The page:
Though Breadcrumbs will be shelved in the children's department, it is one of those books which transcends labels and should be put in the hands of adults, teens, and kids alike. This is a story for anyone and everyone who enjoys classic fairy tales - especially those who like Hans Christian Andersen tales - but also for those who like coming-of-age stories. If you like fantasy stories in which a person from our world goes into another world, such as The Chronicles of Narnia: The Lion, The Witch, and the Wardrobe, then you'll have to pick up this book.
Thanks to Walden Media and Kellie Celia, I am able to offer readers this exclusive excerpt from Breadcrumbs, along with a beautiful illustration by Erin McGuire. Enjoy.
In the real world Hazel was an ordinary thing, a misshapen piece with no purpose. Maybe here she could be a swan. Maybe it had been left here, just for her. She could fly over the woods to rescue Jack. She could bear him on her back on the way home. She would alight just before the edge of the wood and unfurl herself. And then maybe she would hide the skin there, deep in the hollow of a tree, for when she needed to spread enormous white wings.
She held it up. The neck and head hung to the side, and Hazel tried to ignore the way her stomach turned looking at it. After all, she was not the one who’d killed the creature.
She felt naked as she began to wrap it around herself, like a bird plucked of its feathers—all goosebumpy skin and trembling bones and frail, sputtering heart.
And then the skin was around her and Hazel was softness, she was warmth. The skin settled into her as if made for her.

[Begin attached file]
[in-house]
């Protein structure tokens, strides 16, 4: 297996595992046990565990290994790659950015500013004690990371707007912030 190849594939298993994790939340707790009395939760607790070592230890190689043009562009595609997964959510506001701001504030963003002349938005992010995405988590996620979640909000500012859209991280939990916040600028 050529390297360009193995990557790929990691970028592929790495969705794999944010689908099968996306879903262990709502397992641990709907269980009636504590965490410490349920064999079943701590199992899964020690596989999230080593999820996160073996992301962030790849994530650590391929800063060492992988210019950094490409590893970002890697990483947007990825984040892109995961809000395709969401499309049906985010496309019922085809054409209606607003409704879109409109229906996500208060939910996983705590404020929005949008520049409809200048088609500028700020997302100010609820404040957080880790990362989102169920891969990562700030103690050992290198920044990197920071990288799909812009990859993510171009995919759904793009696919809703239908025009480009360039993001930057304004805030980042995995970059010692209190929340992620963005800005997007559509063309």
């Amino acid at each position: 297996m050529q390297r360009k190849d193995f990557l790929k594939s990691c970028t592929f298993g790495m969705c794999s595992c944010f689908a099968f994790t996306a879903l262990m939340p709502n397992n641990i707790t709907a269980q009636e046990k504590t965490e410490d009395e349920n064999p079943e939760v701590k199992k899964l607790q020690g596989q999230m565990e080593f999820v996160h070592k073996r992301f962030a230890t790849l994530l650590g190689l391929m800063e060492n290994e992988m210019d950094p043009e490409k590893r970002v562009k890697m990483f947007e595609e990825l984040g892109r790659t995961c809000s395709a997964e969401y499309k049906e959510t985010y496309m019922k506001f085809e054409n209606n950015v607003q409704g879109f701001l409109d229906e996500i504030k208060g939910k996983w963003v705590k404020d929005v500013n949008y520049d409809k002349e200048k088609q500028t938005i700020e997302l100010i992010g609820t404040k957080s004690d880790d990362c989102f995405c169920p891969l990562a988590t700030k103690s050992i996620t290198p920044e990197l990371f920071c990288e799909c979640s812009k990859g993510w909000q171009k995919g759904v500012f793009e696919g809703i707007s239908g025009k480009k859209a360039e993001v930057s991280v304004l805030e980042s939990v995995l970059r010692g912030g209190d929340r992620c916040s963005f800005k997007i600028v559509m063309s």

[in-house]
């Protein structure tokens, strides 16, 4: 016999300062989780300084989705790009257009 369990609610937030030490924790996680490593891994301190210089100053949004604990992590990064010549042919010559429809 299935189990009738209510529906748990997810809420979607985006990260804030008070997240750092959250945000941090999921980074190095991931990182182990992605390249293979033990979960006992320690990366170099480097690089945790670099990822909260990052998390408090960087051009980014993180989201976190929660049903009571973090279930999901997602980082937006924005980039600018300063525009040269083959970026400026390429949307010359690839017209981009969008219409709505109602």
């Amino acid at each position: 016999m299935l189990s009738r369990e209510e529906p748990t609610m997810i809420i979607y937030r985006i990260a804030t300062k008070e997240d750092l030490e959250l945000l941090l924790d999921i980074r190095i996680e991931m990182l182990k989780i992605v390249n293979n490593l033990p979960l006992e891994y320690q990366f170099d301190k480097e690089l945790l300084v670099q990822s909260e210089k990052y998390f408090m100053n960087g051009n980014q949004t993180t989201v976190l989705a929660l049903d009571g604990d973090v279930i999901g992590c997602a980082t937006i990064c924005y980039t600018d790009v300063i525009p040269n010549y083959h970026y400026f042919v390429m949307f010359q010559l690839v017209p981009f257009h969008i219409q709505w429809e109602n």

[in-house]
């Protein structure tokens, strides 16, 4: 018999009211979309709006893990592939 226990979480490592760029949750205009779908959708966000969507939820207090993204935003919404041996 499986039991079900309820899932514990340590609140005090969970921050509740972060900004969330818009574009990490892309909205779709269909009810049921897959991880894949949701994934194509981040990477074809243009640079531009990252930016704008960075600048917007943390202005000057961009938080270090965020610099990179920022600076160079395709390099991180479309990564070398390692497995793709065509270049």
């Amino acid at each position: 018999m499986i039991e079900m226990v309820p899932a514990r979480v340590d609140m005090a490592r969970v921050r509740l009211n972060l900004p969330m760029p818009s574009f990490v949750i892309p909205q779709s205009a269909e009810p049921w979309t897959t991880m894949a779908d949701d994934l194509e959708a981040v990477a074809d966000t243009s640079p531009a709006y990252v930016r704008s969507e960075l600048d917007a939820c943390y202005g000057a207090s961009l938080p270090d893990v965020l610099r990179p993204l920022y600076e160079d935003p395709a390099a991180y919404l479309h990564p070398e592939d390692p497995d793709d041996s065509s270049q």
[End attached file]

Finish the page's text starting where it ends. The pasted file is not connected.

But she was no swan. She had legs, she had arms, she had a swan neck dangling uselessly behind her.
Of course it would never work, not on her. She didn’t even know her name.
Hazel walked over to the edge of the ridge, thinking she might catch a glance of her reflection in the stream below. But it was too far away, and moving too quickly. It didn’t matter. Hazel knew what she looked like. The skin was just a taunt, just one more thing she would never have. And she was still alone.
She tore the skin off and hurled it into the ravine.
Hazel watched as the beautiful, terrible thing fell into the water. It could not fly, it could not float, because all its swan-ness had been taken away. She stared down at the ravine, and then turned and walked slowly back to her backpack.
And a hand grabbed her arm.
“Where is it?” a voice hissed in her ear.
To find out what happens next, pick up Breadcrumbs by Anne Ursu, illustrated by Erin McGuire, when it lands in your local bookstore on September 27th, 2011.
Read my interview with Anne Ursu.
Read my interview with Erin McGuire.